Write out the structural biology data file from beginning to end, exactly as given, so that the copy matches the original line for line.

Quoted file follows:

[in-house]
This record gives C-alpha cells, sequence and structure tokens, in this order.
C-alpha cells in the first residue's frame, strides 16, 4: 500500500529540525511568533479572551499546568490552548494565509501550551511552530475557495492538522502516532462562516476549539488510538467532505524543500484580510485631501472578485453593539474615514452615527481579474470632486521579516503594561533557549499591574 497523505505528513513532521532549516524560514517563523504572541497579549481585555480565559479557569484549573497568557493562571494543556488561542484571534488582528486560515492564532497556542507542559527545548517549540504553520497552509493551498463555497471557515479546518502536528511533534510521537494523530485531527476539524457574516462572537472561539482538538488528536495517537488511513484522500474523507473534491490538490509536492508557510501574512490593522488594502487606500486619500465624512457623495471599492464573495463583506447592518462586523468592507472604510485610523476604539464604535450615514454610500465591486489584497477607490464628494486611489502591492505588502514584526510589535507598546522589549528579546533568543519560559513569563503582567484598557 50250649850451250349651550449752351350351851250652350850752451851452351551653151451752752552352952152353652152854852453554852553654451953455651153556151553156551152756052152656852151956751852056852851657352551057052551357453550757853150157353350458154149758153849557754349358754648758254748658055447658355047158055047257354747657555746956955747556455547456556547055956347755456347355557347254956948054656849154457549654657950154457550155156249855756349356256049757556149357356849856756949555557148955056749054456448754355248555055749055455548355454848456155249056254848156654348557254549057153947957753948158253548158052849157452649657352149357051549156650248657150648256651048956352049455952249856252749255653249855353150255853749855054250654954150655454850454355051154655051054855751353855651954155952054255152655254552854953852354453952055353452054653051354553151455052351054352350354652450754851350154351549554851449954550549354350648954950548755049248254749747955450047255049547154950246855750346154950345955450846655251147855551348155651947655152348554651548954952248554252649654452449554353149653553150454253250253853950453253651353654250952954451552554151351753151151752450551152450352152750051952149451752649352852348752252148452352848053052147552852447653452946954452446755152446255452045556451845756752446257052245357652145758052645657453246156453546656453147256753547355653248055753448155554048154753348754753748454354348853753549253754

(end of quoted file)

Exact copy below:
[in-house]
This record gives C-alpha cells, sequence and structure tokens, in this order.
C-alpha cells in the first residue's frame, strides 16, 4: 500500500529540525511568533479572551499546568490552548494565509501550551511552530475557495492538522502516532462562516476549539488510538467532505524543500484580510485631501472578485453593539474615514452615527481579474470632486521579516503594561533557549499591574 497523505505528513513532521532549516524560514517563523504572541497579549481585555480565559479557569484549573497568557493562571494543556488561542484571534488582528486560515492564532497556542507542559527545548517549540504553520497552509493551498463555497471557515479546518502536528511533534510521537494523530485531527476539524457574516462572537472561539482538538488528536495517537488511513484522500474523507473534491490538490509536492508557510501574512490593522488594502487606500486619500465624512457623495471599492464573495463583506447592518462586523468592507472604510485610523476604539464604535450615514454610500465591486489584497477607490464628494486611489502591492505588502514584526510589535507598546522589549528579546533568543519560559513569563503582567484598557 50250649850451250349651550449752351350351851250652350850752451851452351551653151451752752552352952152353652152854852453554852553654451953455651153556151553156551152756052152656852151956751852056852851657352551057052551357453550757853150157353350458154149758153849557754349358754648758254748658055447658355047158055047257354747657555746956955747556455547456556547055956347755456347355557347254956948054656849154457549654657950154457550155156249855756349356256049757556149357356849856756949555557148955056749054456448754355248555055749055455548355454848456155249056254848156654348557254549057153947957753948158253548158052849157452649657352149357051549156650248657150648256651048956352049455952249856252749255653249855353150255853749855054250654954150655454850454355051154655051054855751353855651954155952054255152655254552854953852354453952055353452054653051354553151455052351054352350354652450754851350154351549554851449954550549354350648954950548755049248254749747955450047255049547154950246855750346154950345955450846655251147855551348155651947655152348554651548954952248554252649654452449554353149653553150454253250253853950453253651353654250952954451552554151351753151151752450551152450352152750051952149451752649352852348752252148452352848053052147552852447653452946954452446755152446255452045556451845756752446257052245357652145758052645657453246156453546656453147256753547355653248055753448155554048154753348754753748454354348853753549253754